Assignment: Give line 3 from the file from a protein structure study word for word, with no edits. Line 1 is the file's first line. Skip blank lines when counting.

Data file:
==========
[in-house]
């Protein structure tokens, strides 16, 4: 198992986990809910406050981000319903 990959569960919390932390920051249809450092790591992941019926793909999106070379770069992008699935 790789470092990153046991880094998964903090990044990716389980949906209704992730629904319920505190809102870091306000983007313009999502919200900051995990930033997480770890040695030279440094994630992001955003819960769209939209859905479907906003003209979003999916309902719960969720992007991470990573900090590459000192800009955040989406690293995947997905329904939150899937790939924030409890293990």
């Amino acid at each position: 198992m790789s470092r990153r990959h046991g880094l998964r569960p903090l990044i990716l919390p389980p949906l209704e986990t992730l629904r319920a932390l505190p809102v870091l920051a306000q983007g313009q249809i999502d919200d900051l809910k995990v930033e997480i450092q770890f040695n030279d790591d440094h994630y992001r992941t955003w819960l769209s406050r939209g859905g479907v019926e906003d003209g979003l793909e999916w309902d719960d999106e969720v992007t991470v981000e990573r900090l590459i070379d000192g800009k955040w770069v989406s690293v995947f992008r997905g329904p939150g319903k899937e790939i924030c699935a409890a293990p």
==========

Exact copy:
């Amino acid at each position: 198992m790789s470092r990153r990959h046991g880094l998964r569960p903090l990044i990716l919390p389980p949906l209704e986990t992730l629904r319920a932390l505190p809102v870091l920051a306000q983007g313009q249809i999502d919200d900051l809910k995990v930033e997480i450092q770890f040695n030279d790591d440094h994630y992001r992941t955003w819960l769209s406050r939209g859905g479907v019926e906003d003209g979003l793909e999916w309902d719960d999106e969720v992007t991470v981000e990573r900090l590459i070379d000192g800009k955040w770069v989406s690293v995947f992008r997905g329904p939150g319903k899937e790939i924030c699935a409890a293990p």